“This entire episode is an instance of the market correcting itself,” Pierce said. “Through this process, the sector is effectively safeguarding itself against high-risk, unstable practices and companies that engage in this behavior. Bitcoin will remain a valuable asset in the future since it still provides a number of major benefits to society — namely, being built on a transparent, secure blockchain, driving financial inclusion by democratizing and decentralizing finance and financial transactions, and acting as an alternative to continuously inflated traditional fiat currencies.”
Binance CEO Changpeng “CZ” Zhao announced that he was forming an industry recovery fund to help projects that are otherwise strong but in a liquidity crisis, to reduce “further cascading negative effects of FTX.”
“Crypto is not going away,” he tweeted Nov. 14. “We are still here. Let’s rebuild.”
The sentiment is echoed by many in the industry who argue that this “episode” will enable the space to go through a renewal and — providing more regulatory guardrails are put in place — will thrive.
“For everyone working in the Web3 community, we’re facing a tough moment” Web3 artist and curator Trippy said. “I do believe it is temporary, but also a necessary weeding-out process to rid the industry of these bad players.
“Although some people’s faith has been affected by what happened at FTX, the overall problem is a result of centralized players not adhering to the decentralized ethos of this space.”
No surprise here: Just a few days after FTX’s debacle, Charlie Munger — Berkshire Hathaway vice chairman, billionaire investor and Warren Buffett’s right-hand man — jumped on the crypto-bashing bandwagon. Munger, who once famously compared cryptos to a “venereal disease,” reiterated his dislike for digital assets, telling CNBC, “The country did not need a currency that was good for kidnappers.”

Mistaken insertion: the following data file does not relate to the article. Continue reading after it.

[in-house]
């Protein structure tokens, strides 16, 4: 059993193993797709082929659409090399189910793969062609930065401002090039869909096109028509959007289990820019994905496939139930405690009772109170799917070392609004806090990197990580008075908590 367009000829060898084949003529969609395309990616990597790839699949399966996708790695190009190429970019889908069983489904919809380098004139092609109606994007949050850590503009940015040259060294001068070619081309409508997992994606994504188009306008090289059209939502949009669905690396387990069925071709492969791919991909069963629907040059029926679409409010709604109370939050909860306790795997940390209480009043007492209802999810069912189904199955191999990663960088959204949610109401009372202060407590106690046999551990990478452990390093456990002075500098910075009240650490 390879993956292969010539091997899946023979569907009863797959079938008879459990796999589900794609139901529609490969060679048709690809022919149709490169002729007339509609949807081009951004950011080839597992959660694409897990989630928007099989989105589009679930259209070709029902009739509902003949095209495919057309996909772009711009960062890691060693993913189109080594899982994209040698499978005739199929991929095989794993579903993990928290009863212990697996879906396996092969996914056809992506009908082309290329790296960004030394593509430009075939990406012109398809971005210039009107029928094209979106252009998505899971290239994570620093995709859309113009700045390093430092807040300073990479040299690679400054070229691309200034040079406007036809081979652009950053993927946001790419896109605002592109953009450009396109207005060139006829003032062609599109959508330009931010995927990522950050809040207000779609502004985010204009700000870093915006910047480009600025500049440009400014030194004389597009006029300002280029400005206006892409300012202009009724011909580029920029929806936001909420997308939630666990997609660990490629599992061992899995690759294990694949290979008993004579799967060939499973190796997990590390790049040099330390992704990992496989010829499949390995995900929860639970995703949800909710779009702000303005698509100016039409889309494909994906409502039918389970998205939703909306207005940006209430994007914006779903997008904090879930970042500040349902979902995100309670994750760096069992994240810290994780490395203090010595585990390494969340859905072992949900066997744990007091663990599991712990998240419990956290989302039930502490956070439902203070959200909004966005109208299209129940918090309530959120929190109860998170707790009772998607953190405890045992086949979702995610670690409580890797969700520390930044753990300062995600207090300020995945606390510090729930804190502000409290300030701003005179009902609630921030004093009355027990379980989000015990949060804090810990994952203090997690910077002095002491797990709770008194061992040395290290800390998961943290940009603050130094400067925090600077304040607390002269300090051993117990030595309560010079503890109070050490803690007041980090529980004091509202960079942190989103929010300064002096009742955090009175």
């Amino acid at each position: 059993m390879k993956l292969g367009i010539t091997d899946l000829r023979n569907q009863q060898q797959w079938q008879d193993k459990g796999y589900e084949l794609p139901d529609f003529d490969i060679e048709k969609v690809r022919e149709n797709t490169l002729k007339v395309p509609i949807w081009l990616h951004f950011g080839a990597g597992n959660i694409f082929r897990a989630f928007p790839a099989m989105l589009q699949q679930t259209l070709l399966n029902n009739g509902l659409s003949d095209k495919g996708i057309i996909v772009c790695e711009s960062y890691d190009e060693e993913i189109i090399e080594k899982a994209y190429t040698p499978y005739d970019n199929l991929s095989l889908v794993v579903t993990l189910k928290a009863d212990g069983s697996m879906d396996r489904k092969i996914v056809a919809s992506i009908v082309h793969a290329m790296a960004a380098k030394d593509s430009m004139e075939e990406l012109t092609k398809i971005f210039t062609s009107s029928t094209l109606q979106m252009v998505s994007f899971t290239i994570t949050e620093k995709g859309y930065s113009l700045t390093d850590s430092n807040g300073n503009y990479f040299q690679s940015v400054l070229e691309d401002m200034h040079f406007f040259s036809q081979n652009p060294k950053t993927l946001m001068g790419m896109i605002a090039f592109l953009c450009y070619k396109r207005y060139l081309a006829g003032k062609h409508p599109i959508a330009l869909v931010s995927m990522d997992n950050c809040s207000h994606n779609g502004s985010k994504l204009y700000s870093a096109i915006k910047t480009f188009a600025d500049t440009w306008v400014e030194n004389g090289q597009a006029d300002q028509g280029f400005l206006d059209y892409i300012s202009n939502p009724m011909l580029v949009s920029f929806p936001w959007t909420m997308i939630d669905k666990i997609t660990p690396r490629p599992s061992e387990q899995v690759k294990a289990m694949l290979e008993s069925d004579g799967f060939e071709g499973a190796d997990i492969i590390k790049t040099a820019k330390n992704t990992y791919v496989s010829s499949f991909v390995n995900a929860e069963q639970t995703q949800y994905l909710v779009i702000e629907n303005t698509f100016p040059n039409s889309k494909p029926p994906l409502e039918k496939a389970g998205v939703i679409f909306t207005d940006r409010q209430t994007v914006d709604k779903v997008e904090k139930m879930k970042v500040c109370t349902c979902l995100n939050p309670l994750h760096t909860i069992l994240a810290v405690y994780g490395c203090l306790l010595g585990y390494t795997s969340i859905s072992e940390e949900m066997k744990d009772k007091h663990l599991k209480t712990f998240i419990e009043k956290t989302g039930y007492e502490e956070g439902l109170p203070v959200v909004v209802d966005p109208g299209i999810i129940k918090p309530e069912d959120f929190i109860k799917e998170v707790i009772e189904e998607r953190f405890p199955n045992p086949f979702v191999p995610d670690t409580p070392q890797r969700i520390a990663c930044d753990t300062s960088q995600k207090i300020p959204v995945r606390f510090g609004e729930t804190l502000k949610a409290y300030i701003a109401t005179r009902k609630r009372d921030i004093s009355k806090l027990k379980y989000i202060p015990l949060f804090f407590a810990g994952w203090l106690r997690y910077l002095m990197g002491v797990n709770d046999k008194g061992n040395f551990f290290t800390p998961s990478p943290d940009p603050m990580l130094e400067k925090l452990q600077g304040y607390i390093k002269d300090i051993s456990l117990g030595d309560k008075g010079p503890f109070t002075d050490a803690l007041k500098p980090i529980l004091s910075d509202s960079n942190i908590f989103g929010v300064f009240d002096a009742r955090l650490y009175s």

“It pains me that in my own country I see people that were once regarded as very reputable people helping this thing exist, promoting [its] use and so forth,” he told CNBC. “This is a very bad thing.”
“Concealed, Corrupt, Criminals, Crooks, Con Men, Carnival-barkers, Cult, Crappy,” is how Nouriel Roubini — aka Dr. Doom — describes the crypto world.
“@cz_binance = melting down pyramid scheme = collapsing Ponzi scheme = Mother Of All Bank Runs = collapsing House of Cards,” he tweeted.
Roubini, an economist and NYU professor, argues that cryptos have no intrinsic value and that even Proof of Reserves (PoR) are “a gimmick used by crypto exchanges/lending platforms to pretend that their customers funds are safe.”
In the same vein, Federal Reserve Bank of Minneapolis President Neel Kashkari argues that FTX isn’t a case of one fraudulent company in a serious industry. He tweeted on Nov. 18 that the “entire notion of crypto is nonsense.”
In that same tweet, Kashkari criticized crypto enthusiasts’ most salient arguments, saying that cryptos are not useful for payments, don’t provide an inflation hedge and don’t have scarcity.
“No taxing authority,” he added. “Just a tool of speculation and greater fools.”
The Middle Ground
Some in the industry have a more nuanced view, saying that while they remain bullish on the space there is also a bearish case to be made: the lack of regulatory clarity.
“For a long time, many in the digital asset industry have asked regulators in the United States and beyond for a healthy framework that can ensure that users are protected without damaging innovation,” said Daryl Kelly, the founder of LTD.INC. “This is a tough balancing act, and this balancing act will likely get tougher until there is more clarity on how this industry will be regulated in the coming years.
“I’m hopeful that our industry can engage productively with lawmakers and regulators to craft a set of rules and guidelines that will ultimately restore confidence in digital assets and, in turn, spur continued and healthy growth for our industry. This will take time, but, again, I’m bullish on being optimistic. There are many bright spots in our industry, after all.”